New year, new beginnings
I love New Year’s Day. To me it is symbolic of moving on, forgetting what has gone before and being allowed to reboot. Life is tough and it pushes the best of us to distraction. Putting a line under what has gone before just makes sense.
For the last few years I have got up unusually early to visit the beach with my dogs. While a lot of people are just going to bed, my alarm rings and off I go. There is something very tranquil and romantic about the good old British seaside with its wind breaks and bleakness, especially in winter, and although it’s not the Med, the south coast has its own beauty. I must be mad as this year, I made the trip as a solo human with all three of my (not very) well behaved dogs. I could have left one at home but that seemed mean! Situated just a 45 minute drive from the beach, we are so lucky that our farm is where it is and it feels like no hardship to only make a short trip there.
We arrived just as dawn was breaking and it was so quiet and peaceful. The tide was low and the sea like a millpond. I walked a little with all three dogs off their leads (a big risk with my three) then we all did our own thing. Mutley pottered around and although he doesn’t go far, I kept thinking that I had lost him. He’s the same colour as the sand and he’s now very deaf, so his recall is non-existent. Hettie spent her time paddling in rock pools and chasing birds, who obviously didn’t see her as a threat as they would just hop a couple of meters away. Jasper enjoyed stalking other people and their dogs in the distance, making use of his selective hearing. He then became obsessed with fishing boats, not quite understanding why they were there. I decided it was probably best for him to be on the lead with me!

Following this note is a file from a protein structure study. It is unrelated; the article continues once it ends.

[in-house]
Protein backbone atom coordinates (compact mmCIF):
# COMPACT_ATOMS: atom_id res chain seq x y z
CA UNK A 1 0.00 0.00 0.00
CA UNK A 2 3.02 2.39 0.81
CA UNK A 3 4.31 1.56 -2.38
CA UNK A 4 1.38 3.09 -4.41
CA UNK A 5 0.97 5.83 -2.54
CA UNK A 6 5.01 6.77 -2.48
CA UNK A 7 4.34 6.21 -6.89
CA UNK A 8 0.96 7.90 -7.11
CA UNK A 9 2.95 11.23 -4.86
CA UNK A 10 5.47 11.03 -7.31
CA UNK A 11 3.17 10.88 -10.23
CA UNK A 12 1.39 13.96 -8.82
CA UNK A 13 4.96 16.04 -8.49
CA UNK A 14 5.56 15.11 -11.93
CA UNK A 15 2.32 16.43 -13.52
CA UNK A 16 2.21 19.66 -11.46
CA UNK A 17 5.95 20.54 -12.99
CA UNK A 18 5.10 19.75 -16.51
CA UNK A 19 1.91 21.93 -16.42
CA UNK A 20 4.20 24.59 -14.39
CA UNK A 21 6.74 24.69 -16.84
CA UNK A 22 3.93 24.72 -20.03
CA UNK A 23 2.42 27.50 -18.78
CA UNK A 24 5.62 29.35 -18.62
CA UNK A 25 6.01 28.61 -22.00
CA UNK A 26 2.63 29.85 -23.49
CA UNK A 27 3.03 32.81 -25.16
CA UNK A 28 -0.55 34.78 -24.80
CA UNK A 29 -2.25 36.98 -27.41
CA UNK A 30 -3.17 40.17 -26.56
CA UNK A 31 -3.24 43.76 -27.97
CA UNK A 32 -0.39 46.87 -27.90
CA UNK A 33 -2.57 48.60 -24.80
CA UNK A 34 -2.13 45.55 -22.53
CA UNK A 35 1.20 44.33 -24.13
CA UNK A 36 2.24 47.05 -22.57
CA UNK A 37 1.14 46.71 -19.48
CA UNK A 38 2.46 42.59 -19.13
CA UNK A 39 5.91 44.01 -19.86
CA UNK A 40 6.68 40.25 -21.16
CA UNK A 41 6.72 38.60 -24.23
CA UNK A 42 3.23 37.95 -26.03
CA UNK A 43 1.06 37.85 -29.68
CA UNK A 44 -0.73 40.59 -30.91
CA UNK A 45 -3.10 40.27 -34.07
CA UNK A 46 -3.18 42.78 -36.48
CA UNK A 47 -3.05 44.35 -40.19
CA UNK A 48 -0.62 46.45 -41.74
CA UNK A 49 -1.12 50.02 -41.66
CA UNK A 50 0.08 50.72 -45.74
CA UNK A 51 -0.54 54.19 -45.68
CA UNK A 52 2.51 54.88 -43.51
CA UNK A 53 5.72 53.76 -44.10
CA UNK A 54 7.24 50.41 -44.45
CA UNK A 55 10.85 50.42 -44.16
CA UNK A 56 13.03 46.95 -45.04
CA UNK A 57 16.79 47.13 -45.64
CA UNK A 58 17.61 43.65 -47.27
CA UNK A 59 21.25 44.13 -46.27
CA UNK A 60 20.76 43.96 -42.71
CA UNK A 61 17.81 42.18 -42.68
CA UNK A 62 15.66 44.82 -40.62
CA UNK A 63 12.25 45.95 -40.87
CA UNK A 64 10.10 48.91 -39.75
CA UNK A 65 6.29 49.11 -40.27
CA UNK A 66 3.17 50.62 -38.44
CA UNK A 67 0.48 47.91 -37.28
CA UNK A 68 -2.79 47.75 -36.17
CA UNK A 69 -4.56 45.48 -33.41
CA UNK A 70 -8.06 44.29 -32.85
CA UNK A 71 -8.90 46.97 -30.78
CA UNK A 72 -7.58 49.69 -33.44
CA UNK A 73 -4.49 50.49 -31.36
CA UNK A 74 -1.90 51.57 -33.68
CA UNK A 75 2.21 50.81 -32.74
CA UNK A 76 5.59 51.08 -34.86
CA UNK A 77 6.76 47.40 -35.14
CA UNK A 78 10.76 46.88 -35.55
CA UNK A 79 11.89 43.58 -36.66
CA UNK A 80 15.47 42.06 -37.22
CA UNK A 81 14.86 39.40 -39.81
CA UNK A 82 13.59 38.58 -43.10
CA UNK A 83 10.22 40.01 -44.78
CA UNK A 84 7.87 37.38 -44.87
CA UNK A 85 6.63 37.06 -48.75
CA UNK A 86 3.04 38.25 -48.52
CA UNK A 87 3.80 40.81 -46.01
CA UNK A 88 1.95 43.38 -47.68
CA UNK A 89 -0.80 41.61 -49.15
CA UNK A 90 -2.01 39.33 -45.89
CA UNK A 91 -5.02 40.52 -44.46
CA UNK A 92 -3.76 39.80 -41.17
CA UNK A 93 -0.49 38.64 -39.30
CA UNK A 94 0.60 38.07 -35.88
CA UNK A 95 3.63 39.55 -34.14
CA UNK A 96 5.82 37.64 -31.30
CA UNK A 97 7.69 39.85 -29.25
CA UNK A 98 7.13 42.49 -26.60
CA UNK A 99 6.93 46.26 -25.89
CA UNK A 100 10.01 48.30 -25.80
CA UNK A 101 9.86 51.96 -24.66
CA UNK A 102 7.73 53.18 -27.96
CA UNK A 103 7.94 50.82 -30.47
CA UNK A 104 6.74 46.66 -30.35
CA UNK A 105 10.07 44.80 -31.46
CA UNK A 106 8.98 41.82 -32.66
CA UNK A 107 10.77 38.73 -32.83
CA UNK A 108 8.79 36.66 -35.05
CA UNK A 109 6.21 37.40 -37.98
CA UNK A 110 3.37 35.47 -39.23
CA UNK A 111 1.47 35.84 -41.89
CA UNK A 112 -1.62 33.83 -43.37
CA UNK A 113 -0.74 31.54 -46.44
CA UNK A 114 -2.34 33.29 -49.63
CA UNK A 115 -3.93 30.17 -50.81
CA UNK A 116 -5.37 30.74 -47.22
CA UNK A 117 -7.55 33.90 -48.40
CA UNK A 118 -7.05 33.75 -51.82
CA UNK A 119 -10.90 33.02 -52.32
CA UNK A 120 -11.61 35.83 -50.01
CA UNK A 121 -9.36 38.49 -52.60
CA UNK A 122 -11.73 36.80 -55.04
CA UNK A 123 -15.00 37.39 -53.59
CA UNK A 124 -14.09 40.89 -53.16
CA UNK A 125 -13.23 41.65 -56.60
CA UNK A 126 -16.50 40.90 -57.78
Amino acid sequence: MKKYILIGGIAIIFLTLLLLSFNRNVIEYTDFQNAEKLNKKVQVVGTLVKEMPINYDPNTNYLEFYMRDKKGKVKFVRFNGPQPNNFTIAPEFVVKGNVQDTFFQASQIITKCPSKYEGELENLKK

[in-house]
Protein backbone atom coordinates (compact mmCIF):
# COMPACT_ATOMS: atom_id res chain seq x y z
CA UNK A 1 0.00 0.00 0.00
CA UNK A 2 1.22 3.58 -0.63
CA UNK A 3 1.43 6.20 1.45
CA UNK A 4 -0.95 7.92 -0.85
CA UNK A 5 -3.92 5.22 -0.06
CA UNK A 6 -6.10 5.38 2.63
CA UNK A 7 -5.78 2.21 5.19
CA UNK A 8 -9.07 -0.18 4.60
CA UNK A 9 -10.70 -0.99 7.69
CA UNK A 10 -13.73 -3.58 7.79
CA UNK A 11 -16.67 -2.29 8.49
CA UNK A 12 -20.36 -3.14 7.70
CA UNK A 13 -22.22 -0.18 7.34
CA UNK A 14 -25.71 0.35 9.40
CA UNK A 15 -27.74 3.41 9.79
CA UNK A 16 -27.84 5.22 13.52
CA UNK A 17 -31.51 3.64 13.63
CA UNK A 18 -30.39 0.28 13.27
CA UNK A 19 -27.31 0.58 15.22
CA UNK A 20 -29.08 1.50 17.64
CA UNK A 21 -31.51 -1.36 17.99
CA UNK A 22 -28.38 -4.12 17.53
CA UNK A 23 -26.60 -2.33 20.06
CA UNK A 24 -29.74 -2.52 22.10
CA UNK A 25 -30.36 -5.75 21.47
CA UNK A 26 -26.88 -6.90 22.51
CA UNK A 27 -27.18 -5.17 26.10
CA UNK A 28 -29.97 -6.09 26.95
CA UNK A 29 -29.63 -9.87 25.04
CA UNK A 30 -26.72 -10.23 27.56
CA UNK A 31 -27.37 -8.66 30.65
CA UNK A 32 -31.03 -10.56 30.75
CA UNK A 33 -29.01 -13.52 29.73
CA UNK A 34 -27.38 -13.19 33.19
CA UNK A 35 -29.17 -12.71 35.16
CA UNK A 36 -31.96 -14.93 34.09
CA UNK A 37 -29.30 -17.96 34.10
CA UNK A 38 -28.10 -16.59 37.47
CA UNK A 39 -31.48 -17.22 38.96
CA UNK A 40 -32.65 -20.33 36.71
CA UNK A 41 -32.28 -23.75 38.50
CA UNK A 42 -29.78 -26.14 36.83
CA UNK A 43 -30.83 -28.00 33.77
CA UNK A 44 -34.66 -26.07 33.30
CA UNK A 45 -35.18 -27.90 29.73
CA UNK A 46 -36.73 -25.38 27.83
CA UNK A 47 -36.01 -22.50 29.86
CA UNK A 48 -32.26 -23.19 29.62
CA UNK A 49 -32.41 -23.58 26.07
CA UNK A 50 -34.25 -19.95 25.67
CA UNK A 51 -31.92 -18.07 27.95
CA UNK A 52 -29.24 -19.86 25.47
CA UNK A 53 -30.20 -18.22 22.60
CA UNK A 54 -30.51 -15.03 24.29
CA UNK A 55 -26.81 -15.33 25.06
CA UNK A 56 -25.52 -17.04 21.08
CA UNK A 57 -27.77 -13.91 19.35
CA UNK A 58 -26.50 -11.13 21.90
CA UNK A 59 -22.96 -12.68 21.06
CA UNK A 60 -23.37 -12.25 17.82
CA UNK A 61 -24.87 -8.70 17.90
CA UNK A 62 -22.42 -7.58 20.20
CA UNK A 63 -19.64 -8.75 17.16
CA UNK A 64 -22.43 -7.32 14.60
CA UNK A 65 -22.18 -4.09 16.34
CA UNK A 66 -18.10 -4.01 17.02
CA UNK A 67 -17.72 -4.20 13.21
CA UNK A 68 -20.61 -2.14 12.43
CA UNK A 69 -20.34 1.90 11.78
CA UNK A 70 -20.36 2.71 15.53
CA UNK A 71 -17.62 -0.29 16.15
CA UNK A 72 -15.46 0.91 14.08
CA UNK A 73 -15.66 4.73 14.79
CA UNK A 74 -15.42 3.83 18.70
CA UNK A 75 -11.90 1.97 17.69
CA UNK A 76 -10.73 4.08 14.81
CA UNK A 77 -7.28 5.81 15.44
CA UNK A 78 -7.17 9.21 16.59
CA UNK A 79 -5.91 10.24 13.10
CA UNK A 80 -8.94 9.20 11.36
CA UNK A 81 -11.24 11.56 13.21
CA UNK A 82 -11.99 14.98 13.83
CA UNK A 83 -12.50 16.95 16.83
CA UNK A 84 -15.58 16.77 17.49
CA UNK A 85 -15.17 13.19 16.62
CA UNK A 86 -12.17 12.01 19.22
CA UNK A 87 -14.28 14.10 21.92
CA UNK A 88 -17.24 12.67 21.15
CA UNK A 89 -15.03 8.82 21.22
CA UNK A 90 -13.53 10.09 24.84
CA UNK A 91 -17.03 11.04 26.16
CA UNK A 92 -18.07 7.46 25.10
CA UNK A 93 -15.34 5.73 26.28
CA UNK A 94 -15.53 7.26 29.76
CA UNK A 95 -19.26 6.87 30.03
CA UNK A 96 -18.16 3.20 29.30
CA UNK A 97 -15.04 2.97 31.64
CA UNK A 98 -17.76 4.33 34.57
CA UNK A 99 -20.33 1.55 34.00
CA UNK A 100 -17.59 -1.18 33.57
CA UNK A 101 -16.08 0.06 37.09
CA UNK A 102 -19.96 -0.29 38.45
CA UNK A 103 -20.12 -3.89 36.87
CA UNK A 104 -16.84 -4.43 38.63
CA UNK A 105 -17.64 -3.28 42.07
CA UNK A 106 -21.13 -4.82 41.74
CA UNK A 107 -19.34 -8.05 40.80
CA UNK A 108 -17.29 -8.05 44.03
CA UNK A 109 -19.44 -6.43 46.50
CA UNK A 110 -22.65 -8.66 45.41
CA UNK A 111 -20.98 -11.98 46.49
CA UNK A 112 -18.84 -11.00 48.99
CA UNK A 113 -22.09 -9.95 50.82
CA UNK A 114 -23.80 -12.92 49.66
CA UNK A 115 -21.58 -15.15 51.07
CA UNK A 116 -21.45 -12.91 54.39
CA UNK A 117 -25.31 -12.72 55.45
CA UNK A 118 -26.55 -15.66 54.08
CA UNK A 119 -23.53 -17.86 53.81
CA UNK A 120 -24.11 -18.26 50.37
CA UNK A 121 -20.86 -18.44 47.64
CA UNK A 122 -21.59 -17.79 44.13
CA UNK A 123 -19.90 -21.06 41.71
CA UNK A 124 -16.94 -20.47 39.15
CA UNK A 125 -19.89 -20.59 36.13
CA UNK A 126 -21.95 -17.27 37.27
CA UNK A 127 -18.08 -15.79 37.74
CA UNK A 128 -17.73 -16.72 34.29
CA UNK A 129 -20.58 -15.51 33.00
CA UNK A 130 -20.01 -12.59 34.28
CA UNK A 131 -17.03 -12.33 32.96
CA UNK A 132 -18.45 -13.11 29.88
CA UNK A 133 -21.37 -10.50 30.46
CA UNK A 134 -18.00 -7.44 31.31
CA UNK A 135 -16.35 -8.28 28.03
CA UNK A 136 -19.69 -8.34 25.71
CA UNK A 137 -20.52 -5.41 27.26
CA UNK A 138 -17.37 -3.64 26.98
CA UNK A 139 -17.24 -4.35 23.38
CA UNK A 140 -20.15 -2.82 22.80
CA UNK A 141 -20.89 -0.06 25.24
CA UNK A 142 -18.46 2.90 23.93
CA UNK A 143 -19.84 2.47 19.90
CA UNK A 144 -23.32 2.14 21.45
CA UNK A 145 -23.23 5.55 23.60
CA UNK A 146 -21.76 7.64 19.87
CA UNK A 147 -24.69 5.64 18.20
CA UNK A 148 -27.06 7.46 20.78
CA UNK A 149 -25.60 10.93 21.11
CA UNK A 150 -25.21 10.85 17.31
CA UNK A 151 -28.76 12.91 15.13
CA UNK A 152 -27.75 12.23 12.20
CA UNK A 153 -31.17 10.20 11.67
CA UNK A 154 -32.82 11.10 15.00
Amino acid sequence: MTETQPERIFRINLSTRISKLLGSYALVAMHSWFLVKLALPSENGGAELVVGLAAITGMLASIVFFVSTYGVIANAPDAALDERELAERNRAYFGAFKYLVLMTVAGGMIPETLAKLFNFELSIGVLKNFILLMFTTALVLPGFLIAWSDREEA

I love to forage and am so lucky that living on the farm provides plenty of opportunities to do so throughout the year. Foraging has had something of a resurgence in recent years with books like the River Cottage Cookbook encouraging people to look at their relationship with food and how it is sourced. Humans by nature are hunter/gatherers and have always collected food to eat. To me foraging is mindfulness at its best. It allows us to slow down, concentrate and enjoy the moment fully with our senses. Since having guests to stay in our holiday lettings I have been pleasantly surprised with how many of them also enjoy foraging and it’s great to share our little bit of nature’s kitchen with them.
As a natural forager, it didn’t take me long to notice winkles in the rock pools. As a child living in Scotland, we had many day trips winkle hunting. We would return home with our bags of cockles to be boiled and eaten that night. People tend to be a bit more cautious of foraging nowadays but a quick Google confirmed that winkles were safe so foraging was on! Maybe I’m just really boring, but when I’m foraging it feels like time stands still. I can relax and it makes me really happy.
As I arrived back to the comforts of the farm with my three happy, but tired dogs and my stash of winkles, I felt really relaxed and content. I would highly recommend beach foraging to anyone looking for a bit of fun and a different activity to do. It was a fantastic way to spend my new year’s morning.
- Rinse well to remove sand
- Soak the winkles in salted water – this can be done for 10 minutes or overnight
- Boil in salted water for 10 minutes.
- Drain of water in a colander
- A little oil can be added (this also makes the shells nice and shiny)
- Served either on their own or with salt and vinegar
Once prepared the fun begins. You will need a pin so that you can lift each one out of its shell to eat.